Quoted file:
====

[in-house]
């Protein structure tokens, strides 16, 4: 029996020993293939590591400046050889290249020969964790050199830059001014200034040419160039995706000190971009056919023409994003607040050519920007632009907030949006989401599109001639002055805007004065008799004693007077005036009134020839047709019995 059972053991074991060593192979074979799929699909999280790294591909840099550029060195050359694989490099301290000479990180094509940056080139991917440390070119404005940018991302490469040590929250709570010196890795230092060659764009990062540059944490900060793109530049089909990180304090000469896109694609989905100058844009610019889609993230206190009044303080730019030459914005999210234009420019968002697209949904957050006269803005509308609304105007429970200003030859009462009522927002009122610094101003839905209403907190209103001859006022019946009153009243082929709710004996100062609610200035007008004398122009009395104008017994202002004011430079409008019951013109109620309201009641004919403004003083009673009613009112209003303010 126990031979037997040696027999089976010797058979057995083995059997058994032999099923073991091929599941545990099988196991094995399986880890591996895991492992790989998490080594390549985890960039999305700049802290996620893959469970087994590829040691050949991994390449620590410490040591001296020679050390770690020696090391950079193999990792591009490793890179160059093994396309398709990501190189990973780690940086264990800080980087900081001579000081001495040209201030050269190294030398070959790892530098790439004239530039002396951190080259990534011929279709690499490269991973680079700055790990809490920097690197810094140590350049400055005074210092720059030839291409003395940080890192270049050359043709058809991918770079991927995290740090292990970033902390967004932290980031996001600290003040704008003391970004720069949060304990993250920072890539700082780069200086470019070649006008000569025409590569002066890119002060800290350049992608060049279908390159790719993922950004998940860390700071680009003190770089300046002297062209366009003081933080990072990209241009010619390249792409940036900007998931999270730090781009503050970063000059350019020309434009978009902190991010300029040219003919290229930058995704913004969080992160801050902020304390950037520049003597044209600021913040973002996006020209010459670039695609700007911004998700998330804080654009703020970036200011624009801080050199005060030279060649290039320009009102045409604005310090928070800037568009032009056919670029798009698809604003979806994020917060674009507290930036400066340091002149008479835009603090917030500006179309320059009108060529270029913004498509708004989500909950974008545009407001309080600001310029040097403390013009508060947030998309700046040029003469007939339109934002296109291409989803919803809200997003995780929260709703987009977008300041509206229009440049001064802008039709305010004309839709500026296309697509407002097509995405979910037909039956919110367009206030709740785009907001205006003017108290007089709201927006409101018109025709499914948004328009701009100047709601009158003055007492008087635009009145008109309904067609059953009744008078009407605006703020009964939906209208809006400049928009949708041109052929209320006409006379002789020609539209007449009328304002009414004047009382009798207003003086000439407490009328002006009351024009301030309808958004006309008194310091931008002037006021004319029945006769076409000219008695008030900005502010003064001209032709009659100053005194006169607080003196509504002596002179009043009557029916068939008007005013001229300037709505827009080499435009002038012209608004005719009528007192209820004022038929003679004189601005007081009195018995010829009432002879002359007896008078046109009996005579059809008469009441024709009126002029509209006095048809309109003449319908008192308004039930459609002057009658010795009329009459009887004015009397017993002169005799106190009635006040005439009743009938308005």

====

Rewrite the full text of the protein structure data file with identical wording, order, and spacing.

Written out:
[in-house]
């Protein structure tokens, strides 16, 4: 029996020993293939590591400046050889290249020969964790050199830059001014200034040419160039995706000190971009056919023409994003607040050519920007632009907030949006989401599109001639002055805007004065008799004693007077005036009134020839047709019995 059972053991074991060593192979074979799929699909999280790294591909840099550029060195050359694989490099301290000479990180094509940056080139991917440390070119404005940018991302490469040590929250709570010196890795230092060659764009990062540059944490900060793109530049089909990180304090000469896109694609989905100058844009610019889609993230206190009044303080730019030459914005999210234009420019968002697209949904957050006269803005509308609304105007429970200003030859009462009522927002009122610094101003839905209403907190209103001859006022019946009153009243082929709710004996100062609610200035007008004398122009009395104008017994202002004011430079409008019951013109109620309201009641004919403004003083009673009613009112209003303010 126990031979037997040696027999089976010797058979057995083995059997058994032999099923073991091929599941545990099988196991094995399986880890591996895991492992790989998490080594390549985890960039999305700049802290996620893959469970087994590829040691050949991994390449620590410490040591001296020679050390770690020696090391950079193999990792591009490793890179160059093994396309398709990501190189990973780690940086264990800080980087900081001579000081001495040209201030050269190294030398070959790892530098790439004239530039002396951190080259990534011929279709690499490269991973680079700055790990809490920097690197810094140590350049400055005074210092720059030839291409003395940080890192270049050359043709058809991918770079991927995290740090292990970033902390967004932290980031996001600290003040704008003391970004720069949060304990993250920072890539700082780069200086470019070649006008000569025409590569002066890119002060800290350049992608060049279908390159790719993922950004998940860390700071680009003190770089300046002297062209366009003081933080990072990209241009010619390249792409940036900007998931999270730090781009503050970063000059350019020309434009978009902190991010300029040219003919290229930058995704913004969080992160801050902020304390950037520049003597044209600021913040973002996006020209010459670039695609700007911004998700998330804080654009703020970036200011624009801080050199005060030279060649290039320009009102045409604005310090928070800037568009032009056919670029798009698809604003979806994020917060674009507290930036400066340091002149008479835009603090917030500006179309320059009108060529270029913004498509708004989500909950974008545009407001309080600001310029040097403390013009508060947030998309700046040029003469007939339109934002296109291409989803919803809200997003995780929260709703987009977008300041509206229009440049001064802008039709305010004309839709500026296309697509407002097509995405979910037909039956919110367009206030709740785009907001205006003017108290007089709201927006409101018109025709499914948004328009701009100047709601009158003055007492008087635009009145008109309904067609059953009744008078009407605006703020009964939906209208809006400049928009949708041109052929209320006409006379002789020609539209007449009328304002009414004047009382009798207003003086000439407490009328002006009351024009301030309808958004006309008194310091931008002037006021004319029945006769076409000219008695008030900005502010003064001209032709009659100053005194006169607080003196509504002596002179009043009557029916068939008007005013001229300037709505827009080499435009002038012209608004005719009528007192209820004022038929003679004189601005007081009195018995010829009432002879002359007896008078046109009996005579059809008469009441024709009126002029509209006095048809309109003449319908008192308004039930459609002057009658010795009329009459009887004015009397017993002169005799106190009635006040005439009743009938308005």